It’s been hard to wait a whole year, I know! Taxonomist Appreciation Day is coming up, on 19 March!
I imagine museums, science departments, and libraries will have costume shows, trivia, art competitions, and potluck taxonomic salad festivals. Meanwhile, the talented scientific artists of BuzzHootRoar are running their annual taxonomy pun contest!
Here are their instructions:
2...Read the full article.
Also this week: A dark horse candidate to win Mammal March Madness, the trickiness of interaction terms in logistic regression, a depressing definition of taxonomy, and more.
ESA has announced this year’s award winners! Diana Wall has been selected as the Eminent Ecologist Award winner and Jennifer Williams received this year’s Mercer Award for her paper on rapid evolution accelerating plant population spread in fragmented experimental landscapes. Click through to see the full list of award winners. Congrats to all of them!
A visual introduction to probability and statistics. (Warning: you will be tempted to spend lots of time playing with the different visualizations!) This seems like it could be great for teaching.
My colleague Gina...Read the full article.
It is widely known that the white-tailed deer is a nonstop eater. Unless it is sleeping or fleeing from a predator, the keystone North American herbivore is nearly always nibbling.
Ecologically, deer herbivory is a fairly well understood phenomenon. The presence, abundance and reproductive success of many plant species are directly affected by deer, whose populations are orders of magnitude greater in some regions than they were before European settlement.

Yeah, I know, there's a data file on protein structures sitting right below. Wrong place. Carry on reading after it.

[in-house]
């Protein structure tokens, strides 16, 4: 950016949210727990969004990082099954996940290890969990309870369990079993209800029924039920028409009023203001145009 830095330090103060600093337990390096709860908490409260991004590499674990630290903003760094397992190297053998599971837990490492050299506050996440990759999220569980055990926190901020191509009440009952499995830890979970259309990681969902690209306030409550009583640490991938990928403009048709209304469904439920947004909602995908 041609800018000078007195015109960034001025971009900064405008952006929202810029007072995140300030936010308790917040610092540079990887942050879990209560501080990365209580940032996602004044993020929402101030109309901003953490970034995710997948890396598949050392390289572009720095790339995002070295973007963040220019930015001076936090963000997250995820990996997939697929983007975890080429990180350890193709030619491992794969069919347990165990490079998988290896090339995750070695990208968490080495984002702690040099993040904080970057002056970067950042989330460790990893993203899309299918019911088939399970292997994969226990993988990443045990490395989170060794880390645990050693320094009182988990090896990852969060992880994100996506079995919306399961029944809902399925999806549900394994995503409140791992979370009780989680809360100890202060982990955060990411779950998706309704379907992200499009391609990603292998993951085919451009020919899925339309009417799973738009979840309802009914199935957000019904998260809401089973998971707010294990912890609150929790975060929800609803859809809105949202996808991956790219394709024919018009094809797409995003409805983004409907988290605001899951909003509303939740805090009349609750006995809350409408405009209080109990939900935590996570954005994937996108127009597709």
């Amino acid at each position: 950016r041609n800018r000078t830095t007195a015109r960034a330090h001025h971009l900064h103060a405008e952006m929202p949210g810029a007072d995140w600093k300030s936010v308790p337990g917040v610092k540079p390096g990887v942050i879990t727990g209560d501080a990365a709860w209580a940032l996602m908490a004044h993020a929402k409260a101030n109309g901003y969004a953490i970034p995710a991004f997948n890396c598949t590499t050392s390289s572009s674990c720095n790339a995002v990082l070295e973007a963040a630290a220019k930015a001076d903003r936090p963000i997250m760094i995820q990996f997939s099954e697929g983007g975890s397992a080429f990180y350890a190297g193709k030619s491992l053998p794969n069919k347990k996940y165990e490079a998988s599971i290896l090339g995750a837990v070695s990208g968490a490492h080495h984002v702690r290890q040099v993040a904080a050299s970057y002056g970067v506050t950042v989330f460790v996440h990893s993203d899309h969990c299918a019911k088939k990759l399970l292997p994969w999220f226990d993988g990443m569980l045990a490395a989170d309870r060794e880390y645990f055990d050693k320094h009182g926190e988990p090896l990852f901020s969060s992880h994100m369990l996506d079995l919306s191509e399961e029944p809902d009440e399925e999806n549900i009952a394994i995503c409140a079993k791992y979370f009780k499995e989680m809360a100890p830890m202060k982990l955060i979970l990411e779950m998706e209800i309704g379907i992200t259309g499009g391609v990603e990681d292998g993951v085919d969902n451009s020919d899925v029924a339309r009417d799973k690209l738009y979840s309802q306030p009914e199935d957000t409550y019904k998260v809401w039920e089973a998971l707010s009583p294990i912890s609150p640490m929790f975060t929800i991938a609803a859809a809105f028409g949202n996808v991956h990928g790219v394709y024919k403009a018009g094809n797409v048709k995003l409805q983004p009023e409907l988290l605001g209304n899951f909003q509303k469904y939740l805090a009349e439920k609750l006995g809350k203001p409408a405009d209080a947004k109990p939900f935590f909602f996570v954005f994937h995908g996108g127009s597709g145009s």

Now, scientists are looking beyond herbivory to better understand the indirect effects of deer on eastern North American forest landscapes. In particular, scientists are interested in how the animal’s presence and behaviours affect the composition and overall health of the wildflowers and other herbs — what scientists call understory communities — that...Read the full article.
|Touring Kasaguadua Nature Reserve|
I am a female soil scientist (a soil ecologist, more specifically). And while traditionally the field of soil science has been dominated by men, I’d like to think that women are catching up. Certainly in the labs where I have worked in the last 10 years, women have dominated the postdoc and PhD positions, although this trend yet has to reach the more senior, permanent academic posts. (Unfortunately, there are many reasons why it might not.)Read the full article.